the Institute for the Humanities
and the Center for International
and Comparative Studies.
ical Company built a major
plant in the town. The company
bought out the houses of most
of the families living there and
pushed out the rest because of
hazardous toxins in the air pro-
duced by the plant.
There are more than 30 com-
munities in the United States
facing the same fate, Harden
said, and there is no govern-
ment requirement for safe dis-
tances of hazardous facilities
and residential communities.
She said this stems from the
fact that there are not enough
federal laws at the national level
protecting human rights.
"African Americans, or Lati-
nos, or Asian Americans or
Native Americans are getting
this toxic destructive stuff,"
Harden said. "We should have a
right to stop this."
Harden outlined basic
human rights as protection of
life; health, racial discrimina-
tion and privacy in the home.
Since the government is not
providing protection to peo-
ple in these areas, their rights
to life are being violated, she
Harden commented that in
times of national crises, the
government can legally make a
situation worse under the cur-
rent instituted laws.
After the Sept. 11 attacks on
the Pentagon and World Trade
Center, . the government was
more concerned with opening
Wall Street than checking the
health situation at the site, she
said. As a result, many workers
developed fatal diseases from
the contaminated air.
Harden, a resident of New
Orleans in Aug. 2005, discussed
Hurricane Katrina and its after-
math from a first-hand perspec-
She said that after the disas-
ter, 750,000 people were dis-
placed and had no rights. She
added that instead of the gov-
ernment helping to get people
back into their homes, develop-
ers were taking over the prop-
The Bush Administration,
she said, viewed the recovery
in the Gulf region as a volunteer
effort rather than a federal obli-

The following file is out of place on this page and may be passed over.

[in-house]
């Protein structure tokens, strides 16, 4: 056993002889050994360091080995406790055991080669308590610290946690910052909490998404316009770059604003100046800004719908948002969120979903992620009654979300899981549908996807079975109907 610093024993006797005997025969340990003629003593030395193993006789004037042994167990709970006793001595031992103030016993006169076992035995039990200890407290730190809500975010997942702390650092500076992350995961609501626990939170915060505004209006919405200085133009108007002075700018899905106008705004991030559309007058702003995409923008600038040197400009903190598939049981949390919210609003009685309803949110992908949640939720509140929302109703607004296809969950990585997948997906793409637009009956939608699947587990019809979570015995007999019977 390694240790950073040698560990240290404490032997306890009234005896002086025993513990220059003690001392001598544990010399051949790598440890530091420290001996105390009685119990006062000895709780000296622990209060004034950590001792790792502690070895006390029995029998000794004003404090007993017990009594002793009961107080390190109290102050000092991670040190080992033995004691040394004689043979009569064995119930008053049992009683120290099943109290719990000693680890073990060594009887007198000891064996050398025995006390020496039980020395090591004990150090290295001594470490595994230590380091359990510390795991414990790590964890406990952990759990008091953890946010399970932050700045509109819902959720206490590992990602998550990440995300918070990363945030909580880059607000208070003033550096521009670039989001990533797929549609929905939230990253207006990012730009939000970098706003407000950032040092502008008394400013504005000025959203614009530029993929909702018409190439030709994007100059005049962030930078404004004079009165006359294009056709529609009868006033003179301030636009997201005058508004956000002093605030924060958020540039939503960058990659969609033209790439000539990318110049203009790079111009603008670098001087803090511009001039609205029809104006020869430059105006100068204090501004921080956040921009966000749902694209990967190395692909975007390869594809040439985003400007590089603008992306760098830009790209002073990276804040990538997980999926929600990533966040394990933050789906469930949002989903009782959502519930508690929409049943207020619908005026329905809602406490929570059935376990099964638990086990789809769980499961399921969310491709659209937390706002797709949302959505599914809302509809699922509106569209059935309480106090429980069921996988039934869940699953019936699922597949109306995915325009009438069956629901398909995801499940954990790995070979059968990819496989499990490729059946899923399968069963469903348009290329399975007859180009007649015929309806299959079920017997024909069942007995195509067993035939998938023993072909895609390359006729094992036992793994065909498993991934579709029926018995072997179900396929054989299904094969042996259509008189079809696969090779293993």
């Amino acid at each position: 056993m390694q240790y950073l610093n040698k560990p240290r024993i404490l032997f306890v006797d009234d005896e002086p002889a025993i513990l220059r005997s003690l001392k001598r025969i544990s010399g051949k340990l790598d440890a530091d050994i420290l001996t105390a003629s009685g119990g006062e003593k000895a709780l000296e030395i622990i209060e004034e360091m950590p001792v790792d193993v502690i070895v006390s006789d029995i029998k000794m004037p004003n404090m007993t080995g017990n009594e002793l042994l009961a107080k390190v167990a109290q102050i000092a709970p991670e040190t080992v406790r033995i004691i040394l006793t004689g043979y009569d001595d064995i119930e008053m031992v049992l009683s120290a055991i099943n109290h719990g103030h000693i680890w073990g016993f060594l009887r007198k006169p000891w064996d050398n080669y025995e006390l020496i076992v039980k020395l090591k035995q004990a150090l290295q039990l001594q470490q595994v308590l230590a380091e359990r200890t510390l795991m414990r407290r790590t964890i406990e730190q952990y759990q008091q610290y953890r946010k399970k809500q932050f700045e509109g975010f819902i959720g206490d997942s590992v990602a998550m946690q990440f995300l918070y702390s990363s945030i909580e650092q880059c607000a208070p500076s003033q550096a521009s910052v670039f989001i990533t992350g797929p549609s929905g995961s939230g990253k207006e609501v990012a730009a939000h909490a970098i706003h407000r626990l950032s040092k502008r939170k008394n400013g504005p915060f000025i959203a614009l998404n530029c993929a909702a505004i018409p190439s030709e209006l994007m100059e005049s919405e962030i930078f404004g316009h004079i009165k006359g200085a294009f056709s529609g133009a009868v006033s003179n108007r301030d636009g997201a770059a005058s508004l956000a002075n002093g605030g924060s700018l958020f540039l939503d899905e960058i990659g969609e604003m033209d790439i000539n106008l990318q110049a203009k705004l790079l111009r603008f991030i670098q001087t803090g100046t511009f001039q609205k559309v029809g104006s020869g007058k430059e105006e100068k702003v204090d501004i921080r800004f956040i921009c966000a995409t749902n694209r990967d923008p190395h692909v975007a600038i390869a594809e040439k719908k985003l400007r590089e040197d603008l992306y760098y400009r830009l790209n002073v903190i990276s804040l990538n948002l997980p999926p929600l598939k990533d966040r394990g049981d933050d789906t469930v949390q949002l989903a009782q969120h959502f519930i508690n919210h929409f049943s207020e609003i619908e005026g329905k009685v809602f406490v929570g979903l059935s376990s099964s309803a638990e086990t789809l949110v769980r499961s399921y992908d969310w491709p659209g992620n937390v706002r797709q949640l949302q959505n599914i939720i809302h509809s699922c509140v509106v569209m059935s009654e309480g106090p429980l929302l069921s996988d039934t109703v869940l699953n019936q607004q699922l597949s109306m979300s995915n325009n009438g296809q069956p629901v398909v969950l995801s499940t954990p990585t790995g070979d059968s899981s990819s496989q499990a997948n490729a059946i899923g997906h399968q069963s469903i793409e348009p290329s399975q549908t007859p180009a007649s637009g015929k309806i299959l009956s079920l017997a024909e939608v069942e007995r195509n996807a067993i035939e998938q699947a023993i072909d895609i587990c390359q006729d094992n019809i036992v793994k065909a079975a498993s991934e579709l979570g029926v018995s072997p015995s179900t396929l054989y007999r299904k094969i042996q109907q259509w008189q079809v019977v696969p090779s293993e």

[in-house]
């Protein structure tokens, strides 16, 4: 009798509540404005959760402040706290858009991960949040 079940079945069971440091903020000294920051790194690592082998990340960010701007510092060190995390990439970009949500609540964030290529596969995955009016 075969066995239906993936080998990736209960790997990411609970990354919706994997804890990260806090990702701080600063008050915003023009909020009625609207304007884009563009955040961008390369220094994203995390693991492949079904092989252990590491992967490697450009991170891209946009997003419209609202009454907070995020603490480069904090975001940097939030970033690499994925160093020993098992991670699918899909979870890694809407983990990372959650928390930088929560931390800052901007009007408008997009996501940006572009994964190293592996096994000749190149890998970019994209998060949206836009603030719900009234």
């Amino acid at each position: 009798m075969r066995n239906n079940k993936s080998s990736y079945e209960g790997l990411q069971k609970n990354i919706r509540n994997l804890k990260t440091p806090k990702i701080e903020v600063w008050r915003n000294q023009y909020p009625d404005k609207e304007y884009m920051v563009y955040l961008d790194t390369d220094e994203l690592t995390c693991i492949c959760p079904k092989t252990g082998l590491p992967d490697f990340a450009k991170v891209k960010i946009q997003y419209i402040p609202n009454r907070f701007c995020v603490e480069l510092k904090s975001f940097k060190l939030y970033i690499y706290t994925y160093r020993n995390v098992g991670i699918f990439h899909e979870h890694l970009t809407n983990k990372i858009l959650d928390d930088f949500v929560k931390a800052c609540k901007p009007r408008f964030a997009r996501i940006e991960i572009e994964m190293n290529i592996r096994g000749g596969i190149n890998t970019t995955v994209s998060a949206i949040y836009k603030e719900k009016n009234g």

Harden said there are laws
established to help these peo-
ple, but the government has not
"There is a basic floor of gov-
ernance, and we have a long
way to climb," she said.
From Page lA
will give us the right size class," Sul-
livan said. "Because we're not sure
about the yield, we could be wrong
Each year, schools across the
country estimate their yield ratio.
of students thanthey can accommo-
date, taking into account that some
of the students they admit will not
end up attending their school.
Sullivan said the University is not
the only college with doubts about
this year's yield.
this is not that we aren't sophisticat-
ed," she said. "I think if you called
any college in the country right now,
you'd get a similar answer."
received between 20,000 and 30,000
undergraduate applications from
high school seniors. Approximately
12,000 to 13,000 of these applicants
are admitted to the University.
Usually less than 50 percent of
students admitted to the University
choose to attend..
For University administrators
charged with balancing each year's
class size, an inaccurate prediction
of the yield could drastically affect
students' experiences on campus.
Even a 1-percent increase in yield,
could translate into a surge of
approximately 130 more students.
In 2005, the yield spiked, pro-
ducing a larger incoming class.
The large class resulted in a small
incoming class in 2006, and more